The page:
Treatment of Influenza with Intravenous Peramivir

Thomas Glück, MD


Journal Watch. 2010;30(24) 

In This Article

Abstract and Introduction


Intravenous peramivir given within 48 hours of influenza symptom onset was well tolerated, reduced fever, and shortened time to resumption of usual activities.


To date, influenza treatments have consisted only of oral (oseltamivir) or topical (zanamivir) neuraminidase inhibitor formulations, but an intravenous option is also being investigated —the selective neuraminidase inhibitor peramivir. This sialic acid analogue is characterized by a strong affinity for influenza neuraminidase and a low off rate. Researchers recently reported the results of a manufacturer-sponsored, phase II, randomized controlled trial investigating the effect of a single dose of intravenous peramivir on the course of community-acquired influenza in previously healthy individuals during the 2007–2008 influenza season in Japan.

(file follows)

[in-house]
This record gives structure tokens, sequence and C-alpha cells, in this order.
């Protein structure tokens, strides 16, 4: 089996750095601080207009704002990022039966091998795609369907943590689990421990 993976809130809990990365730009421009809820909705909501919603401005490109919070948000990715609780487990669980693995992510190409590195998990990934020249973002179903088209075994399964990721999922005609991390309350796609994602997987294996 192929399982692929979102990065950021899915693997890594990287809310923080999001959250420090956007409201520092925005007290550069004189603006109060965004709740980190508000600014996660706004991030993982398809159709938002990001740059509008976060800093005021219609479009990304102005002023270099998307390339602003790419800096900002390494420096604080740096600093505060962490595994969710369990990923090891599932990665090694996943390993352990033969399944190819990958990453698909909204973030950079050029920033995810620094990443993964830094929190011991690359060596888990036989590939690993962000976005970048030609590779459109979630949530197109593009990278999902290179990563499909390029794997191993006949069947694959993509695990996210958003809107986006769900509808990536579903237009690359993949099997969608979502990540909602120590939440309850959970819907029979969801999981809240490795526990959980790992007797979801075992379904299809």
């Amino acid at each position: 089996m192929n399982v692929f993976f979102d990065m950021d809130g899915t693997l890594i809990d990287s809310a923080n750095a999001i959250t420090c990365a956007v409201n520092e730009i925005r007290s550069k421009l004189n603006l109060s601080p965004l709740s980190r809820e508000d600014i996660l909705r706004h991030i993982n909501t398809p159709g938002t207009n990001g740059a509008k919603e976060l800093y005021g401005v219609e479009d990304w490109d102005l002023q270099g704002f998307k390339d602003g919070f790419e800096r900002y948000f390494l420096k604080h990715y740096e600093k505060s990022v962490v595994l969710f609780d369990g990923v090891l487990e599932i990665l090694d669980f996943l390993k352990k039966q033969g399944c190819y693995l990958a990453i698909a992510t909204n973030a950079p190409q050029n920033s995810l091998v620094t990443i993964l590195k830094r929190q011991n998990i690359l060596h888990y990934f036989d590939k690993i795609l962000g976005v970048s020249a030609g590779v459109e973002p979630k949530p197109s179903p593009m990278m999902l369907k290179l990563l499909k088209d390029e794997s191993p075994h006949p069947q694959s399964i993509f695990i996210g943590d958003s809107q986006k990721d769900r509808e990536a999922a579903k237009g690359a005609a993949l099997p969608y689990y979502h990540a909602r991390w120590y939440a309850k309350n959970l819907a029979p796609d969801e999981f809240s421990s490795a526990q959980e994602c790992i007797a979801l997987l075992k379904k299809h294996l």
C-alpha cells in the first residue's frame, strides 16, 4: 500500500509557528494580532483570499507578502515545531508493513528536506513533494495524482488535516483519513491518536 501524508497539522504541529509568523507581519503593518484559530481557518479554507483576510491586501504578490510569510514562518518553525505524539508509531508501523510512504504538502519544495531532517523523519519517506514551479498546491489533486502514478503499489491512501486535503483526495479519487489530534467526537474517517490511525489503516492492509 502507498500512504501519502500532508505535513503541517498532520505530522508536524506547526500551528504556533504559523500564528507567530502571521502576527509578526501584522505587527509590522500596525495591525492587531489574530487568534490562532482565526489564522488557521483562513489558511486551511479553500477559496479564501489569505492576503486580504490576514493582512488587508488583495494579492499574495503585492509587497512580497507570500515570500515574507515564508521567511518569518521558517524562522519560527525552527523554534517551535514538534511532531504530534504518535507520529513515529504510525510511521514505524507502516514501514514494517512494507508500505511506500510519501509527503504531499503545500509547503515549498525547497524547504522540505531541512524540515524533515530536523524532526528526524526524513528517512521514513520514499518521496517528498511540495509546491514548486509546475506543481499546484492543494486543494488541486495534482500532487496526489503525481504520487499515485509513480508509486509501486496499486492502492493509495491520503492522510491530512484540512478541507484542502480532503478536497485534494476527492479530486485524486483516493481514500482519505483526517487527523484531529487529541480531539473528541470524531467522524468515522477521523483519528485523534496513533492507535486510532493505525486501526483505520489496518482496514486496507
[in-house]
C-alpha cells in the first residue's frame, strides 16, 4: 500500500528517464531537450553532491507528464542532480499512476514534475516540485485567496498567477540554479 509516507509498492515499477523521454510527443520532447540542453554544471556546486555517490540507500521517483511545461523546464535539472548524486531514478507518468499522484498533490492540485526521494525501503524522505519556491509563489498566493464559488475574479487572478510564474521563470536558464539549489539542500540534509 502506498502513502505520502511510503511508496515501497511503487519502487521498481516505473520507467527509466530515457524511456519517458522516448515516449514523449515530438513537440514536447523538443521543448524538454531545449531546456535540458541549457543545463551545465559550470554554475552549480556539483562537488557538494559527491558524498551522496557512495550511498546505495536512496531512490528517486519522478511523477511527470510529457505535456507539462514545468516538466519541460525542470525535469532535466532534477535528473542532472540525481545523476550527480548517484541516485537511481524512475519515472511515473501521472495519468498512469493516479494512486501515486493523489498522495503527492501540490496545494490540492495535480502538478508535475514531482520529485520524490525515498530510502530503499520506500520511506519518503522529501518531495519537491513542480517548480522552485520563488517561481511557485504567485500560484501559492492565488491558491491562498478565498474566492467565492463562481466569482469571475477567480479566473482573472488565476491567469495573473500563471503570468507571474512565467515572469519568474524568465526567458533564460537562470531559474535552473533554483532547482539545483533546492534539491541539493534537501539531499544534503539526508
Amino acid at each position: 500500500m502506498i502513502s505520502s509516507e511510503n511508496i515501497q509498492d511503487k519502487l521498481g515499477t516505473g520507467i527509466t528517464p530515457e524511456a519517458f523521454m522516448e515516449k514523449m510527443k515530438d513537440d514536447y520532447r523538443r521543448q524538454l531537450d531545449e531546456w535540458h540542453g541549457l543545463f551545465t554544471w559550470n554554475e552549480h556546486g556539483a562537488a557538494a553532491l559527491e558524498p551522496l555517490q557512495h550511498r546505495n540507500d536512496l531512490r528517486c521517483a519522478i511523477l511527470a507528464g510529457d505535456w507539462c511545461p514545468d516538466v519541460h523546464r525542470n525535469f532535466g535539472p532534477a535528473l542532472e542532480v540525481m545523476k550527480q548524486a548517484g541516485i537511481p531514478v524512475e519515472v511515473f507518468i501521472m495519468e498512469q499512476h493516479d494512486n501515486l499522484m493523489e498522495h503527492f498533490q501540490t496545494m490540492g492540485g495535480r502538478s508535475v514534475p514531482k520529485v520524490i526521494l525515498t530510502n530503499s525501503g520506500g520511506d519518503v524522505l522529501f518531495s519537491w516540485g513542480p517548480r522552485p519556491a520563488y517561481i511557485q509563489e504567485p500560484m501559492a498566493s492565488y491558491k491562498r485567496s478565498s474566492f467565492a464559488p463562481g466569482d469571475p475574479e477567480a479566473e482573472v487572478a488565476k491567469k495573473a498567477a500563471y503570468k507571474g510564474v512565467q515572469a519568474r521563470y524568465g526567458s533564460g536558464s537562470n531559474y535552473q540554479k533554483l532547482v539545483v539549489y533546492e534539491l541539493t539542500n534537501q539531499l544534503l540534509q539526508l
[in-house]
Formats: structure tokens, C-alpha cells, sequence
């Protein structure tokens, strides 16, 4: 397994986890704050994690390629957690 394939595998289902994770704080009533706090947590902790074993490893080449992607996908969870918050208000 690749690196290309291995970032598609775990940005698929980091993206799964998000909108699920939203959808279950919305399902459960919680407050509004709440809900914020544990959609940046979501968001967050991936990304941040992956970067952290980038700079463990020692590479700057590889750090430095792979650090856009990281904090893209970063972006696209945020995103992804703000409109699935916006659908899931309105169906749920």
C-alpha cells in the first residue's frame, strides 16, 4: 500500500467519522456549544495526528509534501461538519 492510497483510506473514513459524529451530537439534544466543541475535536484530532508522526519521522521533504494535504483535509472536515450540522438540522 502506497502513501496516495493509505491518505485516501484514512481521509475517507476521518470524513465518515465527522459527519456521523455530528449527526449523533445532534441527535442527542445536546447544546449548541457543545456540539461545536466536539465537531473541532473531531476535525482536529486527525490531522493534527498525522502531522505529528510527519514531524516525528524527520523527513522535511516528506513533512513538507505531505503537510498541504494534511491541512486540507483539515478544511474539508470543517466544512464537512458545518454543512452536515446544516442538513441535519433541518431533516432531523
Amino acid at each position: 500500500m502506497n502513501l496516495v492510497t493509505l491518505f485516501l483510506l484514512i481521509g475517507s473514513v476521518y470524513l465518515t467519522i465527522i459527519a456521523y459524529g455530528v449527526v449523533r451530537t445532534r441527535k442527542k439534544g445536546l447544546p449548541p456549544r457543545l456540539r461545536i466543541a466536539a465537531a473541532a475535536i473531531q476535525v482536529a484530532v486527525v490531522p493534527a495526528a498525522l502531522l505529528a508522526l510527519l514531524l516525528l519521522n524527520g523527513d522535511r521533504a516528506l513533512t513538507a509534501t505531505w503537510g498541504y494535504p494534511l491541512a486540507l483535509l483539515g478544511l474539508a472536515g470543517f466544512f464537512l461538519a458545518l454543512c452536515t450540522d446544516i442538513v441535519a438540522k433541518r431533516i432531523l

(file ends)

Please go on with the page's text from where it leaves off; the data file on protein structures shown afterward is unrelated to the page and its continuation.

Within 48 hours after onset of typical influenza symptoms, 99 study participants received a 300-mg dose of peramivir, 97 received a 600-mg dose, and 100 received placebo. The clinical effectiveness of peramivir became evident within the first 24 hours after treatment initiation, and, by 36 hours, both the 300-mg and the 600-mg dose groups had significantly higher proportions of afebrile patients than the placebo group. Both peramivir groups also had a significantly shorter time to resumption of usual activities (median duration, 126 hours in the 300-mg group, 127 hours in the 600-mg group, and 169 hours in the placebo group) and to reduction of viral shedding; the three groups had similar viral titers at baseline, but by day 3, the proportion of virus-positive patients was significantly lower in the 300-mg group (37%) and the 600-mg group (26%) than in the placebo group (52%). Tolerability of peramivir was excellent.


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